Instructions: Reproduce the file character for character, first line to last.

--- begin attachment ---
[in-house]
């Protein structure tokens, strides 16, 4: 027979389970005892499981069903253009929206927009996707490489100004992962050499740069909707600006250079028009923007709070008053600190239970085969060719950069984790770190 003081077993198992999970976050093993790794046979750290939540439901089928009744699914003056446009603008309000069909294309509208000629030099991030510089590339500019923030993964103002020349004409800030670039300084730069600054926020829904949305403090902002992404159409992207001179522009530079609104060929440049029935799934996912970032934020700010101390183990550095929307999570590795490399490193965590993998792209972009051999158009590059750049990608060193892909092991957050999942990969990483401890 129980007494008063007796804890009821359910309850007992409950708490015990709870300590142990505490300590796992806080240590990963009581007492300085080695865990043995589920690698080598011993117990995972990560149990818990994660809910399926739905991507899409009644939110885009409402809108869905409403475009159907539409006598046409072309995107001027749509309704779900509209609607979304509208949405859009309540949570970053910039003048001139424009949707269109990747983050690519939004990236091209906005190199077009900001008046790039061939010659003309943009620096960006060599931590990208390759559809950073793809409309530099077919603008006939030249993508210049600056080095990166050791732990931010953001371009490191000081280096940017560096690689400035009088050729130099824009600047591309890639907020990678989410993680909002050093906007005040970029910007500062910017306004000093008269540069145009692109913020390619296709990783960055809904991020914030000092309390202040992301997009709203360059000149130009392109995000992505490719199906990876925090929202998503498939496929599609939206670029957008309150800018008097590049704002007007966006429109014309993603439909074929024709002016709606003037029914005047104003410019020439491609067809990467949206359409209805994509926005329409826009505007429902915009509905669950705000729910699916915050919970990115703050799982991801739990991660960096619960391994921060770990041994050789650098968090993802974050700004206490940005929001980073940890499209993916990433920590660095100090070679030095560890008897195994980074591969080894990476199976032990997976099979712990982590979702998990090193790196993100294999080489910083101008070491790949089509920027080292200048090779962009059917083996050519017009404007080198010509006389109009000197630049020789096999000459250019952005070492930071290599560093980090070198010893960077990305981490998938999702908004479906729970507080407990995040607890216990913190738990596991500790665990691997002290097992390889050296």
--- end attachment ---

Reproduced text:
[in-house]
């Protein structure tokens, strides 16, 4: 027979389970005892499981069903253009929206927009996707490489100004992962050499740069909707600006250079028009923007709070008053600190239970085969060719950069984790770190 003081077993198992999970976050093993790794046979750290939540439901089928009744699914003056446009603008309000069909294309509208000629030099991030510089590339500019923030993964103002020349004409800030670039300084730069600054926020829904949305403090902002992404159409992207001179522009530079609104060929440049029935799934996912970032934020700010101390183990550095929307999570590795490399490193965590993998792209972009051999158009590059750049990608060193892909092991957050999942990969990483401890 129980007494008063007796804890009821359910309850007992409950708490015990709870300590142990505490300590796992806080240590990963009581007492300085080695865990043995589920690698080598011993117990995972990560149990818990994660809910399926739905991507899409009644939110885009409402809108869905409403475009159907539409006598046409072309995107001027749509309704779900509209609607979304509208949405859009309540949570970053910039003048001139424009949707269109990747983050690519939004990236091209906005190199077009900001008046790039061939010659003309943009620096960006060599931590990208390759559809950073793809409309530099077919603008006939030249993508210049600056080095990166050791732990931010953001371009490191000081280096940017560096690689400035009088050729130099824009600047591309890639907020990678989410993680909002050093906007005040970029910007500062910017306004000093008269540069145009692109913020390619296709990783960055809904991020914030000092309390202040992301997009709203360059000149130009392109995000992505490719199906990876925090929202998503498939496929599609939206670029957008309150800018008097590049704002007007966006429109014309993603439909074929024709002016709606003037029914005047104003410019020439491609067809990467949206359409209805994509926005329409826009505007429902915009509905669950705000729910699916915050919970990115703050799982991801739990991660960096619960391994921060770990041994050789650098968090993802974050700004206490940005929001980073940890499209993916990433920590660095100090070679030095560890008897195994980074591969080894990476199976032990997976099979712990982590979702998990090193790196993100294999080489910083101008070491790949089509920027080292200048090779962009059917083996050519017009404007080198010509006389109009000197630049020789096999000459250019952005070492930071290599560093980090070198010893960077990305981490998938999702908004479906729970507080407990995040607890216990913190738990596991500790665990691997002290097992390889050296």